By Jeff Fein
I hate to admit it – in fact it physically pains me to write this – but Cornell hockey has great fans. I went to a game in Ithaca two weeks ago, a 4-2 Big Red win over Clarkson University, and discovered to my utter dismay that all the rumors I’d heard about Cornell fans being mobilized, organized and downright ruthless are absolutely true.
I watched in horror as hundreds upon hundreds of Ivy League nerds cheered their heroes and taunted their adversaries until they had swayed the game in favor of their beloved Big Red. Despite the urgings of my Cornellian friends, I obstinately refused to cheer, stating that I had put too much time and effort into heckling the Cornell hockey team to throw it all away on a one-night stand. Instead, I spent my time suppressing the urge to vomit in the presence of so much Big Red revelry and taking mental notes on how we, as Raider fans, can harness Cornell’s home-ice powers to help our own, more righteous, cause.
As the Raiders prepare to face off against its most repugnant rival this weekend (tonight in Ithaca, tomorrow at Starr Rink at 7 p.m.), I implore the Raider Nation to remember the following dogmas of truly great hockey fans.
It’s all about winning: When you come to Starr Rink, put aside your so-called “morality.” There is no code of ethics when it comes to hockey games. We’re trying to win games, not make friends. Don’t be afraid to tell an opposing player he sucks, even if he’s really good (especially if he’s really good). And when the other team’s goalie lets up a Raider score, stand up with the rest of us, point at him and chant “it’s all your fault” until you get the feeling he believes it.
Don’t feel bad about jeering. They’re hockey players; they pick up more chicks than farmers do. They bask in plenty of glory back home, so make sure they take plenty of grief when they come to Hamilton. It’s to our team’s advantage.
And listen up, Pep Band: You’re going to have to stop playing “Three Blind Mice” when the three refs come out on the ice to warm up. It’s counterproductive. Play something more feel-good, like “For He’s a Jolly Good Fellow” or that School House Rock classic, “Three is a Magic Number.” We’re trying to get them on our side, you bunch of musical bullies.
Be unified: One psycho in the student section shouting at the opposing team is funny, but it doesn’t do much to lower our opponent’s morale. And a single fan chanting “Let’s go Raiders” won’t spur our team to victory. But when an entire Maroon Platoon of psychos is cheering their heads off, it can make a real difference in the game. At Cornell, every cheer is backed by every voice in the crowd. It was rather frightening for me as a spectator and I can only imagine how the other team felt about it.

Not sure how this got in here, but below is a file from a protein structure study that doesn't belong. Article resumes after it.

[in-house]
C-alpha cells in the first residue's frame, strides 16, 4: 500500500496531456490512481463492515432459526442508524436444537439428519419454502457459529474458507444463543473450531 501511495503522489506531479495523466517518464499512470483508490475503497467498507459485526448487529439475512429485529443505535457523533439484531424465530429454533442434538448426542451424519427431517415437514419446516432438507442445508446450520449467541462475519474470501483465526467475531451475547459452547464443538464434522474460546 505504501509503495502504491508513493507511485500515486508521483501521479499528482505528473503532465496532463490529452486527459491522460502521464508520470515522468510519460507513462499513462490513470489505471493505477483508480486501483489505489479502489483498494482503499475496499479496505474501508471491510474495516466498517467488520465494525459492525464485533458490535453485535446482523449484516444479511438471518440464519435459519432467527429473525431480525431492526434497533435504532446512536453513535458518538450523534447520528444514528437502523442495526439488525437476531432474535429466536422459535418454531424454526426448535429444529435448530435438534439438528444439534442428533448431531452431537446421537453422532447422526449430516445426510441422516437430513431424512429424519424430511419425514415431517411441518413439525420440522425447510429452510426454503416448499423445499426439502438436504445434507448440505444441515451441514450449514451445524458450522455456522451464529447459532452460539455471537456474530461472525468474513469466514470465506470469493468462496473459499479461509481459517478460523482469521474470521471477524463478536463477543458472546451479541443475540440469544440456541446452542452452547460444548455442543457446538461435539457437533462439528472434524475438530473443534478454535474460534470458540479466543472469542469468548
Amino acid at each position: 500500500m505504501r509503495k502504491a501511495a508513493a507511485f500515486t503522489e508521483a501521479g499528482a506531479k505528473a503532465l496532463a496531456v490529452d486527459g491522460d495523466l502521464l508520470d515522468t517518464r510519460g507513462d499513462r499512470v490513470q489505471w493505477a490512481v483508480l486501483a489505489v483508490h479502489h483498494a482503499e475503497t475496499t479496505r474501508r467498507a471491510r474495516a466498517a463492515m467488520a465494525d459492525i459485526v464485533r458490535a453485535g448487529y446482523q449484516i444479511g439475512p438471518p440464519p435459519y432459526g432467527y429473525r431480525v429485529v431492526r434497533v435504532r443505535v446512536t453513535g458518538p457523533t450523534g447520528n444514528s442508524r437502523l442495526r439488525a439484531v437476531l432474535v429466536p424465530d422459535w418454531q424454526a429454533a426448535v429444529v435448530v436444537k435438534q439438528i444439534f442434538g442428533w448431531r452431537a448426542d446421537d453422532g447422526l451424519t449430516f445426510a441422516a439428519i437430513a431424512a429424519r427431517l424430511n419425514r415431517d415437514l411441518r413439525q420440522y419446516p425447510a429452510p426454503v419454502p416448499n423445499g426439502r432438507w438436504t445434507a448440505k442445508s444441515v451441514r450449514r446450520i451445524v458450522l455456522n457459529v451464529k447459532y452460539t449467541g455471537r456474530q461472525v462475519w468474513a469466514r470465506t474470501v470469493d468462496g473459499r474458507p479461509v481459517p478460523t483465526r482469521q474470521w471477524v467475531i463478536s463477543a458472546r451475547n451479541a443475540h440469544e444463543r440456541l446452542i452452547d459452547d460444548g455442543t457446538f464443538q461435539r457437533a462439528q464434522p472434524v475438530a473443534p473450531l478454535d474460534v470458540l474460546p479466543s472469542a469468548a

Take initiative: When my friends and I arrived at last Saturday’s game against Brown, I thought there was a silent auction going on. After a good amount of disorderliness on our part, the crowd ascended from hopeless mediocrity to hopeful mediocrity, and we felt great about ourselves (it wasn’t just the booze). If you feel the cheering section sounds more like they’re at the Barge than at a game, become the cheering section. An extra loud rendition of “Let’s go ‘Gate” coupled with a few timely jokes about the coach’s mother forces those around you to either let their guard down and cheer or cower in terror, preferably the former.
Get personal: During my time at Cornell, I met the girlfriend of Big Red assistant captain Chris Abbott. Her name is Jane, and the fact that she’s very pretty and kind shouldn’t stop us from telling Abbott what an ugly wench she is. The coach’s questionable job security, the hilarious name of a player’s hometown (Cornell first-year Taylor Davenport is from Okotoks, Alberta: “Go back to Okotoks, Davenport!”) or even the goalie’s mother’s phone number (as Cornell fans chanted last year when our team visited them) are all fair game. Don’t shy away from calling Cornell defenseman Dan Glover “a poor man’s Samuel L. Jackson” or labeling Big Red forward Mitch Carefoot a podiatrist, and a lousy one at that. Good hecklers do their research, so borrow a program from a townie and tell Cornell how you really feel.
Cheer for EVERYTHING: What impressed me most about Cornell fans was their sheer tirelessness. When an opposing player lost his stick, the crowd chanted “stick-less” until he picked it up again. When an opposing player argued with a referee, they chanted, “frustrated.” (I guess all they were doing was calling out adjectives, but the sound of hundreds of people calling out the same adjective in unison is one to behold). When Cornell almost scored, they cheered. When their stellar goalie David McKee made a nice save, they cheered and bowed down to him. They even cheered the guy who drives the Zamboni as he polished the ice between periods.
It became clear to me that Colgate fans need to do the same, but with our own variations. Whereas Cornell fans scream “Ahhh” when an opposing player incurs a penalty and yell “See ya a–h—, you goon” when he sits down in the penalty box, I think the Raider faithful should wait until our announcer finishes describing the penalty and then chant, “Hey Number (whatever number the player is): you’re a huge d-bag!” And while Cornell fans spend much of the game calling the opposing goalie a “siv” (since the goalie lets everything through – I think Martha Stewart made that one up), we should degrade the opposing goalie by calling him “mesh” or “Swiss cheese” or something else with holes. As for cheering the Zamboni driver, we should unabashedly copy them. The Zamboni guy could use some love.
Hockey fans, unite! Tomorrow is the biggest night of the season. Do your part to send Cornell home with a loss and a bruised ego. As a great heckler once put it, “winning is way more fun when you make the other team feel bad about themselves.” Amen.